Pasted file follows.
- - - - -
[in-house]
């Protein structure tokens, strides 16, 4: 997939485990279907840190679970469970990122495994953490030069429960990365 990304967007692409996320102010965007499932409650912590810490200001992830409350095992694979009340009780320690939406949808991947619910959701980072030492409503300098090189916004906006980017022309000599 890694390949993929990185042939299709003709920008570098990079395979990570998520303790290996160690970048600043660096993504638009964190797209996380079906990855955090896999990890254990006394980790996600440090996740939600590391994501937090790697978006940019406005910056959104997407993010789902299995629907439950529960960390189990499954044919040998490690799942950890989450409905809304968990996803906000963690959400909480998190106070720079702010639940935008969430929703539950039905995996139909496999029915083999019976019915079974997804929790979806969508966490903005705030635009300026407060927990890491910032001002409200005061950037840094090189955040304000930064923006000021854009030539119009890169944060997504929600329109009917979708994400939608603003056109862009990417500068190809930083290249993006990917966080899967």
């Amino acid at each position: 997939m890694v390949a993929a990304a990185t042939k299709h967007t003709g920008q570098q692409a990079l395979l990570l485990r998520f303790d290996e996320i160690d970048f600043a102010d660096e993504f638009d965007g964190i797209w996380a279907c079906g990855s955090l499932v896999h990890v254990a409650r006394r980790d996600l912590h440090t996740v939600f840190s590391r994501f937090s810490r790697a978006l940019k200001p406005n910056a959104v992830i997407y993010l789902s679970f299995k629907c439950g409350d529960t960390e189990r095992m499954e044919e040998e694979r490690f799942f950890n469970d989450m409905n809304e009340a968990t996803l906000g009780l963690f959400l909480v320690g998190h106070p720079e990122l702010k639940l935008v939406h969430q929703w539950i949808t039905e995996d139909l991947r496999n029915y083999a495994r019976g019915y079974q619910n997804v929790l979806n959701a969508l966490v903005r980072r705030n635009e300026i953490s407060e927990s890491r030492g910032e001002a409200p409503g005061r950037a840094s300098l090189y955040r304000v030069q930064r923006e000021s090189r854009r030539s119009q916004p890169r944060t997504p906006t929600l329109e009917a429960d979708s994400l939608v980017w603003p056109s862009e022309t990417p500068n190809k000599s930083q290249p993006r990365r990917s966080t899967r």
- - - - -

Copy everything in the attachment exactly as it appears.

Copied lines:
[in-house]
């Protein structure tokens, strides 16, 4: 997939485990279907840190679970469970990122495994953490030069429960990365 990304967007692409996320102010965007499932409650912590810490200001992830409350095992694979009340009780320690939406949808991947619910959701980072030492409503300098090189916004906006980017022309000599 890694390949993929990185042939299709003709920008570098990079395979990570998520303790290996160690970048600043660096993504638009964190797209996380079906990855955090896999990890254990006394980790996600440090996740939600590391994501937090790697978006940019406005910056959104997407993010789902299995629907439950529960960390189990499954044919040998490690799942950890989450409905809304968990996803906000963690959400909480998190106070720079702010639940935008969430929703539950039905995996139909496999029915083999019976019915079974997804929790979806969508966490903005705030635009300026407060927990890491910032001002409200005061950037840094090189955040304000930064923006000021854009030539119009890169944060997504929600329109009917979708994400939608603003056109862009990417500068190809930083290249993006990917966080899967």
């Amino acid at each position: 997939m890694v390949a993929a990304a990185t042939k299709h967007t003709g920008q570098q692409a990079l395979l990570l485990r998520f303790d290996e996320i160690d970048f600043a102010d660096e993504f638009d965007g964190i797209w996380a279907c079906g990855s955090l499932v896999h990890v254990a409650r006394r980790d996600l912590h440090t996740v939600f840190s590391r994501f937090s810490r790697a978006l940019k200001p406005n910056a959104v992830i997407y993010l789902s679970f299995k629907c439950g409350d529960t960390e189990r095992m499954e044919e040998e694979r490690f799942f950890n469970d989450m409905n809304e009340a968990t996803l906000g009780l963690f959400l909480v320690g998190h106070p720079e990122l702010k639940l935008v939406h969430q929703w539950i949808t039905e995996d139909l991947r496999n029915y083999a495994r019976g019915y079974q619910n997804v929790l979806n959701a969508l966490v903005r980072r705030n635009e300026i953490s407060e927990s890491r030492g910032e001002a409200p409503g005061r950037a840094s300098l090189y955040r304000v030069q930064r923006e000021s090189r854009r030539s119009q916004p890169r944060t997504p906006t929600l329109e009917a429960d979708s994400l939608v980017w603003p056109s862009e022309t990417p500068n190809k000599s930083q290249p993006r990365r990917s966080t899967r």